Tom Hunt, author of The Natural Cook, uses high quality ingredients to create a balanced meal for under £10, focusing on a different food group each time. This month: grains
Grains create the foundation for a perfect meal. They pull together disparate flavours and bridge the gap between meat and vegetable. They hit the spot and satisfy any itch for umami richness and a full tummy. And they provide us with long-lasting energy and nutrition to keep us ticking along during those oh so long intervals between breakfast, lunch and dinner.
Rice, wheat and corn fill the world’s breadbasket, but each country has its own favourite grains that form their native cuisine. Spelt, barley, millet, buckwheat, emmer, einkorn, rye, quinoa, teff and kamut are just some of my favourite grains from around the world.
If you’re looking for grains at Borough Market, the first point of call is Spice Mountain. This beautiful spice shop has recently moved into a large space in Three Crown Square, filled with quite literally thousands of spices, salts, chillies, herbs and grains. I often visit the shop to discover exotic new ingredients.
Earthy Japanese spice
My recent discoveries are amchur, a powder made from ground mangoes which is lip-smackingly sweet and sour, used in Indian cuisine; sansho an earthy Japanese spice that tastes lemony and gives an electrifying sensation when put directly onto the tongue, and good for grilled foods like yakitori chicken skewers; and amaranth. Strictly speaking, amaranth is a seed but it is also classified as a pseudocereal and used as a grain, like quinoa.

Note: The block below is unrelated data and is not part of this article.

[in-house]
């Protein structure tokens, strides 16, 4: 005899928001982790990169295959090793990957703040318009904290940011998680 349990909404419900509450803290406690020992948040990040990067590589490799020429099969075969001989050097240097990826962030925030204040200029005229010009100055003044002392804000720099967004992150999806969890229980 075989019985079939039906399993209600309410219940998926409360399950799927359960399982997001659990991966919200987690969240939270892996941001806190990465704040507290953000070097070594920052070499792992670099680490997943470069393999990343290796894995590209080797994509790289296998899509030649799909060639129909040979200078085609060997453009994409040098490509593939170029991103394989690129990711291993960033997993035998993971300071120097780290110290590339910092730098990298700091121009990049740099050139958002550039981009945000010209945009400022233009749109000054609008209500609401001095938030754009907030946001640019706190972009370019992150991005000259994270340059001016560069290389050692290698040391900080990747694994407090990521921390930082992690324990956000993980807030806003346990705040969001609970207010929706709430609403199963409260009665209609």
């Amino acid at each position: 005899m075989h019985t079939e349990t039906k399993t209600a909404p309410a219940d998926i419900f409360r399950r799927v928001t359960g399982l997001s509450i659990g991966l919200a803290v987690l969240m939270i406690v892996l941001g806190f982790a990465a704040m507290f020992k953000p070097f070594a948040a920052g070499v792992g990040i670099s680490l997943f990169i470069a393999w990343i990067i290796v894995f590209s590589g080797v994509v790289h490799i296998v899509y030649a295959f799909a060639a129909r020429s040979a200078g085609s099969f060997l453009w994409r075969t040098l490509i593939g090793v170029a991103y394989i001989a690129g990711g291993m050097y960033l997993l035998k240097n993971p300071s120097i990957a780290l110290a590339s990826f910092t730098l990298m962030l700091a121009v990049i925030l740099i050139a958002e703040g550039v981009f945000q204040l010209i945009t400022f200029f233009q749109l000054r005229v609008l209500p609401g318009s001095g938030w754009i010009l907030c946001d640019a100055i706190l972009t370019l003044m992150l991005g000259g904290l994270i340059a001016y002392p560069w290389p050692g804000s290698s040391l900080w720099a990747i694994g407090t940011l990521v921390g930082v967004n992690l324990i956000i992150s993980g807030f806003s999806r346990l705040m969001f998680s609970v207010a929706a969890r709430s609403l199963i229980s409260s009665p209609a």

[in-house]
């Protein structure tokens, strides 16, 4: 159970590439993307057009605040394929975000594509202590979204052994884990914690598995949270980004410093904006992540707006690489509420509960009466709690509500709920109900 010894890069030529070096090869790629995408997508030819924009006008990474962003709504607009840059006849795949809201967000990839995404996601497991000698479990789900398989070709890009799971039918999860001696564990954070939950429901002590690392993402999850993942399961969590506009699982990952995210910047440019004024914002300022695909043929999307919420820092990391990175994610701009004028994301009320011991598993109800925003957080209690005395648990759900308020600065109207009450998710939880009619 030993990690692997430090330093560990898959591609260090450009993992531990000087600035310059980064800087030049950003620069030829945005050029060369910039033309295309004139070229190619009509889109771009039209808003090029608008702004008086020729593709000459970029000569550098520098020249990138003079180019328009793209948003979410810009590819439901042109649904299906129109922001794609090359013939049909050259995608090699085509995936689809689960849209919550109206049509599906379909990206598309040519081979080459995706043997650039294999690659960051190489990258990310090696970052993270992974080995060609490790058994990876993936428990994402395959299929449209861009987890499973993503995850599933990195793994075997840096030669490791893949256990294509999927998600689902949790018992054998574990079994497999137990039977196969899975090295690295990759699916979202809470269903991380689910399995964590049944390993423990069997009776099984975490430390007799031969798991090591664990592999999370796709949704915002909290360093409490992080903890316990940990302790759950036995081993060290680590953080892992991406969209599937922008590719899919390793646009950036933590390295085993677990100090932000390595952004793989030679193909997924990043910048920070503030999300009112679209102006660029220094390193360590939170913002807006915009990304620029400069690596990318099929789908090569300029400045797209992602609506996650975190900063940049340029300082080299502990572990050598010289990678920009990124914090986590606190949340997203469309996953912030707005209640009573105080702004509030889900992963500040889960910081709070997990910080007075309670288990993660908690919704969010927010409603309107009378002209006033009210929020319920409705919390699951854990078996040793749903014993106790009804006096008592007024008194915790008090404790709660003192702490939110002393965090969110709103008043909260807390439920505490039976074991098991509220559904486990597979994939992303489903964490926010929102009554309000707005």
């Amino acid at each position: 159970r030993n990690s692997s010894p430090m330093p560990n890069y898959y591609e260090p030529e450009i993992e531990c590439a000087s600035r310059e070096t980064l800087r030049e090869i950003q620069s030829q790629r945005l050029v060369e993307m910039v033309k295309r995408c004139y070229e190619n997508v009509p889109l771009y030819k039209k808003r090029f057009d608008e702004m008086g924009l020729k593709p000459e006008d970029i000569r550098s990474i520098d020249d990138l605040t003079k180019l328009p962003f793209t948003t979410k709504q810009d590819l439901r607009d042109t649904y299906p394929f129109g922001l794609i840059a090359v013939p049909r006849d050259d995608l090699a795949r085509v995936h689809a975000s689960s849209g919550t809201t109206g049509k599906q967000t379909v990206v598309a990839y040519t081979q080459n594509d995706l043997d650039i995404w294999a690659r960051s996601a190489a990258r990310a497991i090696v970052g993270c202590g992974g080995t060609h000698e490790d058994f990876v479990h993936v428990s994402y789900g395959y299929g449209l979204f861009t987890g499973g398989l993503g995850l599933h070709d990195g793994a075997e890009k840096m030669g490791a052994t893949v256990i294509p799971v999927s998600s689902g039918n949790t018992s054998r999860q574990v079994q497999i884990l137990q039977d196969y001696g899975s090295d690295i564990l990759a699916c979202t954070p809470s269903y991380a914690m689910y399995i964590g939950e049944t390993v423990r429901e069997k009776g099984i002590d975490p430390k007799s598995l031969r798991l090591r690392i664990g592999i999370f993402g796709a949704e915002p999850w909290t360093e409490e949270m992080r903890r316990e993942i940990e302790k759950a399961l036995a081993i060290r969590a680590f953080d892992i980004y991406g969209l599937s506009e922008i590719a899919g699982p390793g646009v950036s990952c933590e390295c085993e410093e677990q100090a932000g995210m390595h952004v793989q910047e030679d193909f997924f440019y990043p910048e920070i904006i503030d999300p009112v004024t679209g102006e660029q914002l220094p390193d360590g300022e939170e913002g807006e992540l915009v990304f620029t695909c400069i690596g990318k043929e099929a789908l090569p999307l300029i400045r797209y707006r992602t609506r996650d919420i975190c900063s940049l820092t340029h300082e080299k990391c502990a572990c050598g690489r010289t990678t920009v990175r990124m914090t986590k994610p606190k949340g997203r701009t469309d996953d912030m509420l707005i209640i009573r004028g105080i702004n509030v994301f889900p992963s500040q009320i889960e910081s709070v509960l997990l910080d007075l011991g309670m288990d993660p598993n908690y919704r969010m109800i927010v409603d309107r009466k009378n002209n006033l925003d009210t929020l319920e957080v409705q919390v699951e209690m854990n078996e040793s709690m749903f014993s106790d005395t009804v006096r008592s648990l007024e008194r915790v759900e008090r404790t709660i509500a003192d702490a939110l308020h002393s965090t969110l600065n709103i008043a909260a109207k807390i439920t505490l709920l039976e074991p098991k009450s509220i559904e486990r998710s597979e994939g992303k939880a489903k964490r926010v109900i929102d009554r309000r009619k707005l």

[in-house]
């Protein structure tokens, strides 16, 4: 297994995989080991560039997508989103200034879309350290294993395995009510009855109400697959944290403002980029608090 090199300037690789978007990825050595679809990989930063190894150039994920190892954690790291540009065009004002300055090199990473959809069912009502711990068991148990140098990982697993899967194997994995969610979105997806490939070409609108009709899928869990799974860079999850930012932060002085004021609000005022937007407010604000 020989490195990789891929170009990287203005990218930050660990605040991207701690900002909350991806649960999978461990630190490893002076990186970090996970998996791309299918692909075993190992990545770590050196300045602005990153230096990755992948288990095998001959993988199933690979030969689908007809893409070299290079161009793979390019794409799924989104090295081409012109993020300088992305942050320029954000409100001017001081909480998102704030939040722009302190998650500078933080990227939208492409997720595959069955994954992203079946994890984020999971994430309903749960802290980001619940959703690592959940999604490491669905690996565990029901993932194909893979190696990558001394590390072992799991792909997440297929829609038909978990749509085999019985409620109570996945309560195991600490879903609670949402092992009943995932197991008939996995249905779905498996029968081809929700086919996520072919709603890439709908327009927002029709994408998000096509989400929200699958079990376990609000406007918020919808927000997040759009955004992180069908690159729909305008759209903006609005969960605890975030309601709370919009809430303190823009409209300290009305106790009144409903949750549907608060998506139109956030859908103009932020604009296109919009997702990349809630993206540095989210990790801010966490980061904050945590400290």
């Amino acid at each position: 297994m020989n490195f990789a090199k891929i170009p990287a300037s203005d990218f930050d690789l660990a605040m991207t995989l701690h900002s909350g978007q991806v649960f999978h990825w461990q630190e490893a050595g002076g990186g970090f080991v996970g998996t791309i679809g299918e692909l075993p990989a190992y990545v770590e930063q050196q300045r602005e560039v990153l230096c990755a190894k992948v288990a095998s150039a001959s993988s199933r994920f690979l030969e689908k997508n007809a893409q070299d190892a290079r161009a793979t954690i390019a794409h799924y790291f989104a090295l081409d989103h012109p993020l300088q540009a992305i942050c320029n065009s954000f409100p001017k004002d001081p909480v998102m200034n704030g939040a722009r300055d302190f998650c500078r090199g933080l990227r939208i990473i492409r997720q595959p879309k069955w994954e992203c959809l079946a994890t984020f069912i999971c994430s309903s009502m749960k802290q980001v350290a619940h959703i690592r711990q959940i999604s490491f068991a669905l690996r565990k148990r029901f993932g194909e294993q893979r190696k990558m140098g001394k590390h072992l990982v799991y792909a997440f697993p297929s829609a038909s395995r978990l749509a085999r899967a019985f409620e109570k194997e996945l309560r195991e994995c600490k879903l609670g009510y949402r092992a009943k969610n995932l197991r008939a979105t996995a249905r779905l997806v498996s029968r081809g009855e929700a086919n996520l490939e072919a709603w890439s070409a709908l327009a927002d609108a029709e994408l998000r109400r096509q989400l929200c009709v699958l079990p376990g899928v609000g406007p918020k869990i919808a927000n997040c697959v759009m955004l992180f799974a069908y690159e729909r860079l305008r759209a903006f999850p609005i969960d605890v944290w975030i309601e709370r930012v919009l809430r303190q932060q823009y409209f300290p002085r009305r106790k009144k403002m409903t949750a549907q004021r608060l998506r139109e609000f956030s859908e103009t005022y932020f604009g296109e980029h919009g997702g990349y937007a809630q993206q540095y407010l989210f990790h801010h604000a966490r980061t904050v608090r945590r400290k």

Amaranth was thought to be the Aztecs’ main staple, before the Spanish conquest. It has a very small pearl shape and is usually yellow in colour. It is still used a lot in Mexican cuisine mixed, with chocolate and/or honey.
On this visit a pack of barley caught my eye, at just two pounds a bag. Barley was one of the first cultivated grains in Eurasia and has been grown as early as 13,000 years ago. Barley is used in soups and stews but also animal fodder and commonly fermented into malt or to make beer. Although barley is less commonly used in our cuisine than rice, corn or wheat, it is still widely produced, affordable and easy to get hold of. It’s delicious made into a risotto or served cold as a base for salads.
Rolling in truffles
With autumn well underway, the Market is full of earthy wild mushrooms. Turnips has its usual brilliant display, Tartufaia is rolling in truffles and Fitz Fine Foods has a small selection, some of which Noel Fitzjohn picks himself. Fitz has the best price on wild mushrooms in Borough. On this occasion he had the scarily named yet beautiful and very tasty trompette de la mort for £2.50 per 100g. I decided that as my barley was so cheap, I should treat myself to a bag to make a fine autumnal barley risotto.
I like to represent the seasons and landscape in my food. At this time of year, when I think of vegetables, I think of the trees. In autumn, the ground is dappled with leaves showing a spectrum of colour from green through to yellow, red and brown. In the fields, crops mimic the trees with similar colours—green brussels sprouts and other brassicas; orange squash and pumpkins; dusky yellow parsnips; vibrant red beetroots and rusty-skinned jerusalem artichokes. These colourful roots and brassicas are brilliant value and make for the most satisfying dish on a cold evening.
Rather than making a traditional risotto with dairy, I decided to make a rich, meaty stock to cook the barley in. Butchers are often happy to donate spare bones if they have them, or if not they are usually very affordable and will provide a lot of nutrition and flavour to whatever you are cooking. I was kindly given some lamb bones from Cumbrian Speciality Meats to boil up with my vegetable trimmings. Perfect for making a free, flavourful base for my risotto and a warming drink while preparing my supper.